Type to search

Social Media

The use of social media by older Australians doubled in 2020

Share

Older Australians aged 75 and over are using digital communication tools, including social media apps, more than ever, according to a new study by the Australian Communications and Media Authority (ACMA).

ACMA’s Communications and Media in Australia: How We Communicate an Interactive Report
showed that social media use by people aged 75 and over had doubled year-over-year from 18% to 41% by June 2020, attributing the report to Australia’s COVID-19 restrictions.

In the same age group, e-mail traffic also increased significantly from 37% in 2019 to 81% in 2020. Calls via mobile phones also increased for this age group from 74% to 94%.

“The digital divide between younger and older Australians has narrowed, and this trend has been accelerated by a desire to keep in touch with friends and family during the lockdown,” said ACMA Chair Nerida O’Loughlin.

The report also showed that overall one in three Australians increased their use of social networking apps, with Facebook being the most popular at 93%, followed by YouTube at 73%, Instagram 57% and Whatsapp at 48%.

The most used app for communication among all Australians from January to June 2020 was Facebook Messenger with 66%, ahead of Zoom with 43% and Whatsapp with 39%. It was also the first time Zoom was involved in the research.

Keeping in touch with others was a priority for 77% of Australians who used an app to make voice calls, video calls, or send messages in the six months ended June 2020. Compared to 67% in 2019.

“After years of gradually turning to communication and social media apps, we’ve now seen a more marked change in the way Australians connect,” said O’Loughlin.

“More and more people are relying on social networking apps and mobile communication services like Facebook Messenger and Zoom to stay connected.”

Unsurprisingly, cell phones are by far the most popular communication device, with 99% of Australians now using one, according to the study.

Conversely, the use of fixed-line home services continued to decline for most age groups – with the exception of those over 75, for whom their use has remained unchanged since 2019.

Other results of the study were the satisfaction of Australians with their communication services and the results showed that the overall satisfaction with the internet home service increased in June 2020 compared to 2019. This included call waiting times, complaint handling, technical support, service reliability, speed of repairing errors and costs.

This general sense of satisfaction among Australians with their communications services continued through the October-December 2020 quarter, with ACMA’s recent release of telecommunications complaints for the period suggesting that the number of complaints made to telecommunications companies fell by almost 25% from 359,495 to 270,355 is.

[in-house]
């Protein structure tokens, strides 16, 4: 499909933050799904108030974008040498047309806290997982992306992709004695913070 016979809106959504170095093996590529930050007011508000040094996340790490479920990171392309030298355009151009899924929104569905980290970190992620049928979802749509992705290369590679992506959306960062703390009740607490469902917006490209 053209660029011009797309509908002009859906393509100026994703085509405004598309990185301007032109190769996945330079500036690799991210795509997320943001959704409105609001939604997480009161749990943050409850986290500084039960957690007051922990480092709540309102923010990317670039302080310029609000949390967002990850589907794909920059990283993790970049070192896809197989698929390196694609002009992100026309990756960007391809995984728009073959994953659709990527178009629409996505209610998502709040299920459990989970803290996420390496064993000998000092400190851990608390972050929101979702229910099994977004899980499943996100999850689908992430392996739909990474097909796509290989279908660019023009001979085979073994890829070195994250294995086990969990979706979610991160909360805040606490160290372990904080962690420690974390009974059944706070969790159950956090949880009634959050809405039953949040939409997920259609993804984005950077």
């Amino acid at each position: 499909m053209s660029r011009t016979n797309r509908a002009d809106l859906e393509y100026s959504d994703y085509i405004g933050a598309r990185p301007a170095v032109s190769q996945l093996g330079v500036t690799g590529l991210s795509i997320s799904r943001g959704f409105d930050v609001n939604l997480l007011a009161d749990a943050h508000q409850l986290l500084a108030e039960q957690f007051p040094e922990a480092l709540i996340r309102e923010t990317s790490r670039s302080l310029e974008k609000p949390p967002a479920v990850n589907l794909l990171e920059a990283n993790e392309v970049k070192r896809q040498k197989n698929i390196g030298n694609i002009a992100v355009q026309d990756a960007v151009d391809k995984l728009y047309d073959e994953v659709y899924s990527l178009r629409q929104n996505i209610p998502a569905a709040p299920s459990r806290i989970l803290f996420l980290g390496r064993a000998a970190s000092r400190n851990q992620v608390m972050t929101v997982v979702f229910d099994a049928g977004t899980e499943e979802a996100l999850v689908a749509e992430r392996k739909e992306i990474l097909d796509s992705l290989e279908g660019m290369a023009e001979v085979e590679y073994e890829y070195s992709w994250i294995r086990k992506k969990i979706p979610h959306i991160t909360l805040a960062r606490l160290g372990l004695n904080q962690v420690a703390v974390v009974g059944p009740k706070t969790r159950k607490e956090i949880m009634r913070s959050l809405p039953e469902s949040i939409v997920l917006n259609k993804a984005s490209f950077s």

If the complaints are broken down by type of service, cellular was still the most frequently complained about at 123,721, followed by NBN broadband at 65,238.

Despite the decrease in complaints during the quarter, the weighted average days to handle complaints increased from 9.8 to 11.5 days. Additionally, there was a 6% increase in escalated complaints compared to the December 2019 quarter.

The Australian Communications Consumer Action Network (ACCAN) said telecommunications companies need to put in place better complaint handling systems.

“Telecommunications is an essential service. When consumers experience phone or Internet problems, those complaints need to be resolved quickly and on the first try,” said Teresa Corbin, CEO of ACCAN.

“It shouldn’t take nearly 20 days to resolve a consumer complaint like one of the telecommunications companies highlighted in the ACMA report. It’s just not good enough.”

Communications Alliance CEO John Stanton, on the other hand, welcomed the improvement during the quarter.

“This reflects the hard work telecommunications companies have put into improving customer service, including through the challenges of COVID,” he said.

He referred to the revised Telecommunications Consumer Protection Code as an example of the industry “stepping up” consumer protection.

“In addition, telecommunications companies have been working on innovative service offerings and with carriers to expand customer choice and improve the customer experience,” added Stanton.

Related coverage

Tags:

Leave a Comment

Your email address will not be published. Required fields are marked *